He left Van Dieman’s Land after being educated in Launceston, making his way to Victoria and then on to Queensland to fulfill his dream of becoming an explorer. Sprinkled within his journal are many references to his boyhood days when he spent time on board boats that visited Van Diemans Land.

He had fond memories of time spent with the Sea Captains who enjoyed the hospitality of his family household. The knowledge that he gleaned helped him survive during a treacherous voyage around the Polynesian Islands and, much later in life he found himself meditating reflectively upon the days spent with an old and valued friend of the Watson household, Captain Young.

Young set sail for China in a clipper brig, the Grace Darling but just wo days after setting sail on his return voyage a devastating typhoon swept the China Seas and the Grace Darling, Captain Young and her ship’s company were never heard of again.

The following anecdote written by the late Arthur Canaway K.C., of Sydney who wrote –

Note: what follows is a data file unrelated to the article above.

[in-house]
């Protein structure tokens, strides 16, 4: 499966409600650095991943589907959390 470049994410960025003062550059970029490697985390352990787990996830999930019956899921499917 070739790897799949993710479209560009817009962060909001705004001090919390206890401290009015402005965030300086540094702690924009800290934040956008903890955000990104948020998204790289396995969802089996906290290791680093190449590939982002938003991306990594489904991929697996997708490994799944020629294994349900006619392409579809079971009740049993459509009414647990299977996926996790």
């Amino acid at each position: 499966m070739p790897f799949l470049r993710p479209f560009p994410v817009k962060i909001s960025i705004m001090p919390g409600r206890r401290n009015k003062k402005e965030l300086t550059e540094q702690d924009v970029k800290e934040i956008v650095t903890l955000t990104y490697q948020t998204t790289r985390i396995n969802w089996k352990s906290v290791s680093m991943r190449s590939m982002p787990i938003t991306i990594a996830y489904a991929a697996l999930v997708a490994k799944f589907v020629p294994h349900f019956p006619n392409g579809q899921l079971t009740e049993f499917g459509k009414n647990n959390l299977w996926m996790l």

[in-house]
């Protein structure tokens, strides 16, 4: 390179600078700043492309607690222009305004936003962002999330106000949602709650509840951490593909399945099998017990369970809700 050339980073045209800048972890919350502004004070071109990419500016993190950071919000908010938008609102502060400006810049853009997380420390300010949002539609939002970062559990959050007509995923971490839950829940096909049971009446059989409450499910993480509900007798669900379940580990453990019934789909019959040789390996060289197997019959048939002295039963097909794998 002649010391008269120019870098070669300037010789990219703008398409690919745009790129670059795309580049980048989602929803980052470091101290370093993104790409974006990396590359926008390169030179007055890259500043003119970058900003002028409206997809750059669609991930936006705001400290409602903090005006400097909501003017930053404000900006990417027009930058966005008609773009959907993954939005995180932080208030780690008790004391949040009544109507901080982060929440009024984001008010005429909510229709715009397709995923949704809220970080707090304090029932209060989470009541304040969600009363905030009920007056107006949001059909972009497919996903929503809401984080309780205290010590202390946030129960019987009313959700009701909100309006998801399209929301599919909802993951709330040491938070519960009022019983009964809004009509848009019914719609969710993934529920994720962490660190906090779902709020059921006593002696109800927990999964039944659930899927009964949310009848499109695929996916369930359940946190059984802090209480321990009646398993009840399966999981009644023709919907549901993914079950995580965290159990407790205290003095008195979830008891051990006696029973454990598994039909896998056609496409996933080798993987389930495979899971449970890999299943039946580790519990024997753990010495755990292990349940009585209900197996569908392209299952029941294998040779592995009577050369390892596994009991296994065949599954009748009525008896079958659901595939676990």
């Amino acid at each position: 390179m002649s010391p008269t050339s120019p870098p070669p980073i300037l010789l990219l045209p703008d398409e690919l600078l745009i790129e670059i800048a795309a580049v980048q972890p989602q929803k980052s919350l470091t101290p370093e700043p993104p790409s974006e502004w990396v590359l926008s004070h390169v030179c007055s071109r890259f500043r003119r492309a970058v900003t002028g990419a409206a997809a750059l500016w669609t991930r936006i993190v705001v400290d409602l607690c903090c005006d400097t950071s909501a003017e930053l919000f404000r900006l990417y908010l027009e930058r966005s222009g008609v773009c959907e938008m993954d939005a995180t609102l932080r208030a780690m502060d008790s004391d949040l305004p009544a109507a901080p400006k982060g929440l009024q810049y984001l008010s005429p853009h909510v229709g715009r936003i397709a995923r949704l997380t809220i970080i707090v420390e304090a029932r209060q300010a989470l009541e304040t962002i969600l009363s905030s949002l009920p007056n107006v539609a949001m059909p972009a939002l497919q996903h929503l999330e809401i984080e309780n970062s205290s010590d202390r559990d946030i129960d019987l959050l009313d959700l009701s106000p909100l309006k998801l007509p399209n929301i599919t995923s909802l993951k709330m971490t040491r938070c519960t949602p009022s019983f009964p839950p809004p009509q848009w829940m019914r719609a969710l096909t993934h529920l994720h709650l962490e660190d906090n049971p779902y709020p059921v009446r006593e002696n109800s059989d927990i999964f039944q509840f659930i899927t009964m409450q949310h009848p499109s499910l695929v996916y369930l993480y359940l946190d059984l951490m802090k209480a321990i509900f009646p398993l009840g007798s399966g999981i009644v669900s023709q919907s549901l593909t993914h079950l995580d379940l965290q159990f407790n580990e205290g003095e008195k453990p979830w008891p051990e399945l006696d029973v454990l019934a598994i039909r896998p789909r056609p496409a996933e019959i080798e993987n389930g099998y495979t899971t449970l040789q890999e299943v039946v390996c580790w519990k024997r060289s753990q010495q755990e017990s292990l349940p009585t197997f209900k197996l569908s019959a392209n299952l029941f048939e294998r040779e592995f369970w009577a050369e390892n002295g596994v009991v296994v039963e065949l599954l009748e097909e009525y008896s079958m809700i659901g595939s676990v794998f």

“Grandfather (John Watson) once told me the following – A grand uncle was a sea captain who owned the ship he traded from port to port. The ship served as a transport for the troops which General Wolfe attacked the French in Canada; and he and the Watson in question sat side by side in the stern of the boat in which General Wolfe descended the St. Lawrence in order to effect the landing which resulted in the fiinal victory of the next day. (The storming of the Heights of Abraham and the capture of Quebec). A Frenchman, as the boat was passing, ran out on a log projecting it into the river and aimed his muskett at General Wolfe. But the Watson in question was too quick for him and killed him by a snap shot. General Wolfe told the said Watson he would not fail to remember the service done him but as he was killed in the next days battle the said Watson went unrewarded.”